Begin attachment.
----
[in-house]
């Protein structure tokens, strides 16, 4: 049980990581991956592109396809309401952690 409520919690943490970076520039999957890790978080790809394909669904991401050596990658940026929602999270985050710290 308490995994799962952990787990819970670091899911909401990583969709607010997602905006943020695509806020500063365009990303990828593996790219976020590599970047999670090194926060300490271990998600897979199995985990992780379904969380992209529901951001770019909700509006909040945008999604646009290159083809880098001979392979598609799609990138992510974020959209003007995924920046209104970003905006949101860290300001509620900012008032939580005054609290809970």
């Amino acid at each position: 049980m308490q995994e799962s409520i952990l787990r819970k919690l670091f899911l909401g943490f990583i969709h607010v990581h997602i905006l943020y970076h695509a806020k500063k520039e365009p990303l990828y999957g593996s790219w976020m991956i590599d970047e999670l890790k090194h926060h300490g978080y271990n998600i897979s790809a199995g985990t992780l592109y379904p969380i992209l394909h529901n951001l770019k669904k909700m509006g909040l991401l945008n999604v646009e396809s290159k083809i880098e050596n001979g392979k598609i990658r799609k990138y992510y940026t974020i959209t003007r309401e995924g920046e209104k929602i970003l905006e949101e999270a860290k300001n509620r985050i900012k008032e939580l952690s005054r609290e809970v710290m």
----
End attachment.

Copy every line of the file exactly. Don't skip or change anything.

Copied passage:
[in-house]
């Protein structure tokens, strides 16, 4: 049980990581991956592109396809309401952690 409520919690943490970076520039999957890790978080790809394909669904991401050596990658940026929602999270985050710290 308490995994799962952990787990819970670091899911909401990583969709607010997602905006943020695509806020500063365009990303990828593996790219976020590599970047999670090194926060300490271990998600897979199995985990992780379904969380992209529901951001770019909700509006909040945008999604646009290159083809880098001979392979598609799609990138992510974020959209003007995924920046209104970003905006949101860290300001509620900012008032939580005054609290809970």
């Amino acid at each position: 049980m308490q995994e799962s409520i952990l787990r819970k919690l670091f899911l909401g943490f990583i969709h607010v990581h997602i905006l943020y970076h695509a806020k500063k520039e365009p990303l990828y999957g593996s790219w976020m991956i590599d970047e999670l890790k090194h926060h300490g978080y271990n998600i897979s790809a199995g985990t992780l592109y379904p969380i992209l394909h529901n951001l770019k669904k909700m509006g909040l991401l945008n999604v646009e396809s290159k083809i880098e050596n001979g392979k598609i990658r799609k990138y992510y940026t974020i959209t003007r309401e995924g920046e209104k929602i970003l905006e949101e999270a860290k300001n509620r985050i900012k008032e939580l952690s005054r609290e809970v710290m």